The state Board of Higher Education will be deciding whether to switch from monthly to quarterly meetings. The Tribune Editorial Board doesn’t mind the board changing its meeting schedule if it can be as efficient.

We do have reservations about some of the suggestions offered for handling the workload if the board changes to quarterly meetings. Frankly, the suggestions appear to be ways to skirt open meetings and avoid the public. That would be a mistake, especially for a board that has been the focus of controversy over the years and has been scolded for violating open meeting laws.

Don Morton, chair of the board, says the switch to quarterly meetings is being considered because monthly meetings have resulted in excessive travel by board members. He said some monthly meetings have light agendas and more time is spent traveling than doing actual business. That’s no doubt true, but do you switch to quarterly meetings or try meeting every other month?

Morton told the Forum News Service the quarterly meetings could be complemented by digital meetings to be held on an as-needed basis. If the board did this there would need to be sufficient notification to the public of the meetings and convenient ways for the public to participate in the digital meetings.

He also suggested the board could increase the number of committees doing work between meetings and possibly give them more work. The problem the Tribune has with this is that committee work often goes unnoticed by the public and the public doesn’t have the time to attend additional meetings. There’s also the danger that the board will rubber stamp the work of committees and issues won’t be fully discussed at regular board meetings. It can be a way to get around dealing with issues at meetings where most members of the public are in attendance.

Morton said committee work would allow the board to use a more streamlined consent agenda. A consent agenda translates into no discussion. The public has no way of knowing how a decision was reached and its impact.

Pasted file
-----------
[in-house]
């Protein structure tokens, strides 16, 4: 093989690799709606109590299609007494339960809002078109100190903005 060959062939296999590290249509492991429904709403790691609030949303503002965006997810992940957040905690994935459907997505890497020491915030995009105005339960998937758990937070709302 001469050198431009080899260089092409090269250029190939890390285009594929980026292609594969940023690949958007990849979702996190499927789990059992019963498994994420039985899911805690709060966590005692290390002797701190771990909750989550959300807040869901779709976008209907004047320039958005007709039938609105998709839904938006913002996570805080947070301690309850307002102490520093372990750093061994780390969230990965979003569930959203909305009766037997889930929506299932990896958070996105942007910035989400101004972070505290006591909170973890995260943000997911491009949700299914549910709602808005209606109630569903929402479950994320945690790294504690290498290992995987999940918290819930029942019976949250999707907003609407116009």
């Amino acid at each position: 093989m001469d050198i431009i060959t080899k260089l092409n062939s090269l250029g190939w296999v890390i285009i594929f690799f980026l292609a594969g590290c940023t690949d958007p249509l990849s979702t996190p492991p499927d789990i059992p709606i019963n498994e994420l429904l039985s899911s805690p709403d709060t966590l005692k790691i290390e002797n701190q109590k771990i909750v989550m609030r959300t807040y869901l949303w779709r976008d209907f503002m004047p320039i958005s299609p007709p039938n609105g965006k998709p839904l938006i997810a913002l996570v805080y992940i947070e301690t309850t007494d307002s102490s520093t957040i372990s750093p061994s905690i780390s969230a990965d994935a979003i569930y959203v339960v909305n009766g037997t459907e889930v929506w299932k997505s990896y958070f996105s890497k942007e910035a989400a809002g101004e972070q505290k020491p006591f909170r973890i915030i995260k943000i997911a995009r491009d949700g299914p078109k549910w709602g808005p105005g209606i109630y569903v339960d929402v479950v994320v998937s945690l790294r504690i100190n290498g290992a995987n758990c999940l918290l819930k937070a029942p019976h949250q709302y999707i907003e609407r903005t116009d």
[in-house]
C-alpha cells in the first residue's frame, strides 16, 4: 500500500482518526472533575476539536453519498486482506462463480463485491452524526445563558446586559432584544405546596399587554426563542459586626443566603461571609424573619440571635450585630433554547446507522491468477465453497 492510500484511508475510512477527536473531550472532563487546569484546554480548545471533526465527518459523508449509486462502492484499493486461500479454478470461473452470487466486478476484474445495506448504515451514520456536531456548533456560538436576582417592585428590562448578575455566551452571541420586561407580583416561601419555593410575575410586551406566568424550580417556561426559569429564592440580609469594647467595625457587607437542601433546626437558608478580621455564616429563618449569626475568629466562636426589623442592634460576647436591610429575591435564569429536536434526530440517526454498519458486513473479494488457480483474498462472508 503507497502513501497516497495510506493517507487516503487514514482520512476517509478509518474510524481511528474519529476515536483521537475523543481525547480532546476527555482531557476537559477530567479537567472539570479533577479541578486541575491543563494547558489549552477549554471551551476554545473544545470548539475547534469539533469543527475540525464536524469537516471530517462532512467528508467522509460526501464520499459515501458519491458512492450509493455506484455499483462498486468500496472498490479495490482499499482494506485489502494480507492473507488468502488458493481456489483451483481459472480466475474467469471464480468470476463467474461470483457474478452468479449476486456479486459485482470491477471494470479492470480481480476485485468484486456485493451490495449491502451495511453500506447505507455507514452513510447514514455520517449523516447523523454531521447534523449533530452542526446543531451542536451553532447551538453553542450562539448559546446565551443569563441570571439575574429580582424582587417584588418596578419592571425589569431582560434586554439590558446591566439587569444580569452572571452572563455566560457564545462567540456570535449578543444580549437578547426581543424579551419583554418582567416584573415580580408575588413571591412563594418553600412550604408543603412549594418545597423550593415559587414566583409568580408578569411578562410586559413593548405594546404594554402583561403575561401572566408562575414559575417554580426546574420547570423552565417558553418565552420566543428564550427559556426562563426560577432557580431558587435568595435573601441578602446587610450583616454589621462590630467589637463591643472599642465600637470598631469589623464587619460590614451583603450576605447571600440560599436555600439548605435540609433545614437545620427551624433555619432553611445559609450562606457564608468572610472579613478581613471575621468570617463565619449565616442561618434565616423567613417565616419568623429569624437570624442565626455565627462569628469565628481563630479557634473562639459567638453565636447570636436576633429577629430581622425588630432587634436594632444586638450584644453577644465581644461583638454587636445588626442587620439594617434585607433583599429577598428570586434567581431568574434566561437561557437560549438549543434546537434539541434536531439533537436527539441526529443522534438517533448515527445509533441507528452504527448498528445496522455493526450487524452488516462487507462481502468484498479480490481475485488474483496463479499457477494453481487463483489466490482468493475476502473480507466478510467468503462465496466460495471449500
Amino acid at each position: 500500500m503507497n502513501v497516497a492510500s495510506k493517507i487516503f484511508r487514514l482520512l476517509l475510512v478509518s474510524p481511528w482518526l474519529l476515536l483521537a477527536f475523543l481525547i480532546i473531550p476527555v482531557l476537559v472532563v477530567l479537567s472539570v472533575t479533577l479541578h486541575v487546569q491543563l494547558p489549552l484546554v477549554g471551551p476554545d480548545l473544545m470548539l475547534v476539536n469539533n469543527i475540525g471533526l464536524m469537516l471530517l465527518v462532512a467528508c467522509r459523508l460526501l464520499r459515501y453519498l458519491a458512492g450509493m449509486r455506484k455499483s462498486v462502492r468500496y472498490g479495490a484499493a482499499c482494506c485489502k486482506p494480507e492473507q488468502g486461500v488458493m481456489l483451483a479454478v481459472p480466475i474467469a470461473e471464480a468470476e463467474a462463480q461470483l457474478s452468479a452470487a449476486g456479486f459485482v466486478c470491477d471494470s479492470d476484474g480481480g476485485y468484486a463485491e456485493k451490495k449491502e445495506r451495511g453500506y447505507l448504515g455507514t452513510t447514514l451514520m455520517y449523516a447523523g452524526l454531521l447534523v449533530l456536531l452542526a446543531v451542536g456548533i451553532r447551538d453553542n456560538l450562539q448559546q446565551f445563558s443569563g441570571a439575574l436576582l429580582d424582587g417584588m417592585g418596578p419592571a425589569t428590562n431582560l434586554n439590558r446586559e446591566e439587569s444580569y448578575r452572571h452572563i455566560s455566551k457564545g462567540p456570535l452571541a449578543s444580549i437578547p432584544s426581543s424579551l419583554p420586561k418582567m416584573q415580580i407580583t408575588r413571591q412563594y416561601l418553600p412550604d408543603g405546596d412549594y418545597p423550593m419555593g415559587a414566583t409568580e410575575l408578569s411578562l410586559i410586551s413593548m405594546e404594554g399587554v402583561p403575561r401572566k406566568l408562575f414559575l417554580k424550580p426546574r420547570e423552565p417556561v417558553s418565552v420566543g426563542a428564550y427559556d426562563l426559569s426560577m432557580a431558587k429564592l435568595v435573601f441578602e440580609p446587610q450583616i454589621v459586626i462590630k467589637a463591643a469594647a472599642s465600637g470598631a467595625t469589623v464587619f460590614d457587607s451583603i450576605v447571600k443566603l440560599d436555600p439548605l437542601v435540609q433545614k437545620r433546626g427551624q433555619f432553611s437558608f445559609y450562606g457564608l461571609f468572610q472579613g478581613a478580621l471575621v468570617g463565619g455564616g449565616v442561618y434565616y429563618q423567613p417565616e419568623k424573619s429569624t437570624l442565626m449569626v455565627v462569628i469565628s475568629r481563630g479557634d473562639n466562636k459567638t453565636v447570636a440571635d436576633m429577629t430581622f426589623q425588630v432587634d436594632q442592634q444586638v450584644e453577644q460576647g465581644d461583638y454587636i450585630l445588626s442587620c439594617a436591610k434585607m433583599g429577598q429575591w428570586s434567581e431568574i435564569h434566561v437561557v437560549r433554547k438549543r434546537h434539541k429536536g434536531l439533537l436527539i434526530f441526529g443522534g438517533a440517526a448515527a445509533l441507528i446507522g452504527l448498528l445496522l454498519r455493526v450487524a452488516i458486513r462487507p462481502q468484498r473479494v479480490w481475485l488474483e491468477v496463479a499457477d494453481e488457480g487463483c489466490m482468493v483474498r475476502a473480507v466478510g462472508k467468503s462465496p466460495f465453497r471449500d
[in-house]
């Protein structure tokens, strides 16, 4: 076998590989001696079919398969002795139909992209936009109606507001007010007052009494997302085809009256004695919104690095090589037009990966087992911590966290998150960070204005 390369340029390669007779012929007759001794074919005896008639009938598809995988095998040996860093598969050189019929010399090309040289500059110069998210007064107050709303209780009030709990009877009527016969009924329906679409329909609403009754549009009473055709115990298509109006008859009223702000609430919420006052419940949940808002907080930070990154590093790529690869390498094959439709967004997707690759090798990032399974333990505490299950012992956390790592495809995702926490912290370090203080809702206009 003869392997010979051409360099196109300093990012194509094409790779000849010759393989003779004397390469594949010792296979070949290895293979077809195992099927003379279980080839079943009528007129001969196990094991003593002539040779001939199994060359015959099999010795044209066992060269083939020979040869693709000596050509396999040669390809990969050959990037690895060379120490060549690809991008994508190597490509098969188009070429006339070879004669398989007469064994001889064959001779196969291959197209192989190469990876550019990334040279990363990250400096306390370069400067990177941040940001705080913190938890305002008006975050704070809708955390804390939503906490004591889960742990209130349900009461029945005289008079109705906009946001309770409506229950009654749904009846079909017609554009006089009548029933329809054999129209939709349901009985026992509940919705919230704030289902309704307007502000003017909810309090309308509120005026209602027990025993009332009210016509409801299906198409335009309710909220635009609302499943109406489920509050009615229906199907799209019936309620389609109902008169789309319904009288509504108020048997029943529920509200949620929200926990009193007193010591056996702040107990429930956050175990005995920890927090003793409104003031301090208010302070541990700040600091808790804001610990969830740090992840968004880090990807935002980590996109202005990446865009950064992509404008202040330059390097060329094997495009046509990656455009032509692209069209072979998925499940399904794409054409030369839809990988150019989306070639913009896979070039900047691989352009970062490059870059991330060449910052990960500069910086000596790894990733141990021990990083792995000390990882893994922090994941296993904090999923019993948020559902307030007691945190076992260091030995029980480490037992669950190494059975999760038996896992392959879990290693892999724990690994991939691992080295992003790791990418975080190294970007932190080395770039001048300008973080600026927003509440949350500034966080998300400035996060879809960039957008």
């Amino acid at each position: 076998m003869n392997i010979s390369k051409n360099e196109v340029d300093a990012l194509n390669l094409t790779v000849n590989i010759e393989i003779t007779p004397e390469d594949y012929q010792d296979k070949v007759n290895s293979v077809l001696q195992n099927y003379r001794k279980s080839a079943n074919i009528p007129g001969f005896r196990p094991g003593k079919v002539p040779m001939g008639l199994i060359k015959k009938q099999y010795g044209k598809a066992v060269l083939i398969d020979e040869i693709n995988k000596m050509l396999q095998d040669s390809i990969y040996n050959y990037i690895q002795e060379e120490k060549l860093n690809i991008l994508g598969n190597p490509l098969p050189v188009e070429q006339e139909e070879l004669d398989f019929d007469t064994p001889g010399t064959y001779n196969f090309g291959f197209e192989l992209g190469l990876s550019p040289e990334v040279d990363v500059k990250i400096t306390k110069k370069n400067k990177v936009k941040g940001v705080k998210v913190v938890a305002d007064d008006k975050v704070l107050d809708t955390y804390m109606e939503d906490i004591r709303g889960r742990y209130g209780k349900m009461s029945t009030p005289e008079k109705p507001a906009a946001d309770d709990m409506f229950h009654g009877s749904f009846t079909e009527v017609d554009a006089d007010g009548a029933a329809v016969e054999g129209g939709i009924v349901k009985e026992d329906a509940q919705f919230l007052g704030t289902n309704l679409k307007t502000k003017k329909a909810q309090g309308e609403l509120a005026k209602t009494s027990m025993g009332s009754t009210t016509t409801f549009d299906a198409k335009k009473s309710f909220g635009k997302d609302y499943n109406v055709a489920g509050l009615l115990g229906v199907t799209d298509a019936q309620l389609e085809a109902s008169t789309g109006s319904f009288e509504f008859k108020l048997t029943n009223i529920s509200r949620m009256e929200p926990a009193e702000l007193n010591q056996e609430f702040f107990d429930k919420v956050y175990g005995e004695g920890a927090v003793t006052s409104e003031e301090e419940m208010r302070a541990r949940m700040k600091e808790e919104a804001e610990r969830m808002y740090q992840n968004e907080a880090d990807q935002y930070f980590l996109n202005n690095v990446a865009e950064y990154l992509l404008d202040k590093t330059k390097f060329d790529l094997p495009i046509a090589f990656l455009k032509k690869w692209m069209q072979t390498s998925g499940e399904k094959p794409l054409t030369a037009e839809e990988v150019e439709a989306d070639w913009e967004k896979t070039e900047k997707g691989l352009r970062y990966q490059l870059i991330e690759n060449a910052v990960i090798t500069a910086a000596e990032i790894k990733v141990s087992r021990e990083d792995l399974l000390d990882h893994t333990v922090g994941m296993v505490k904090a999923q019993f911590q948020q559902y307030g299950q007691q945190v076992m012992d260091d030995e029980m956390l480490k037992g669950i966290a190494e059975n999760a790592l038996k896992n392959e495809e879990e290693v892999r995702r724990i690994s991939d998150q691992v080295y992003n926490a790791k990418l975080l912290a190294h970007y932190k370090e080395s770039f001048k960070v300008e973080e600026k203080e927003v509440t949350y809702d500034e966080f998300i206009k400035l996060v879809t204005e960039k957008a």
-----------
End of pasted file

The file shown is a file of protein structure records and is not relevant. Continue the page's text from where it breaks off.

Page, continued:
Along with the switch to quarterly meetings, the board is considering holding all meetings in Bismarck. Under the present system, the board meets in communities with one of the schools in the higher education system. This change means fewer people would see the board in action.

Under the quarterly proposal the board members wouldn’t see each other as often. Morton has a solution for that problem: social events the night before board meetings.

"We'll also make sure we do something together socially the night before," he told the Forum. "That would be healthy for us, as far as relationships go, so people have a chance to mingle on an informal basis with board members and presidents."

The board did something similar to that a few years ago and questions were raised over whether the social events were used to conduct business. It would seem the same questions could be raised about the type of events suggested by Morton.

The Tribune appreciates the work that board members do. They are often subject to criticism from many sides: faculty, students, parents and legislators. Board members, however, asked for the jobs. They applied and they should have had a good idea of the work and travel involved in being on the board. If they think they can change the meeting structure and be as efficient, that’s fine.

It shouldn’t come at the expense of open meetings that feature frank discussions of the issues facing the board. It shouldn’t result in making it more difficult for the public and stakeholders to attend the meetings. It shouldn’t come at the expense of the board delegating work to committees that often go unnoticed. And it shouldn’t be an excuse for the board to do business at social events.

The board needs to give a lot of thought to the switch in meetings before doing it.

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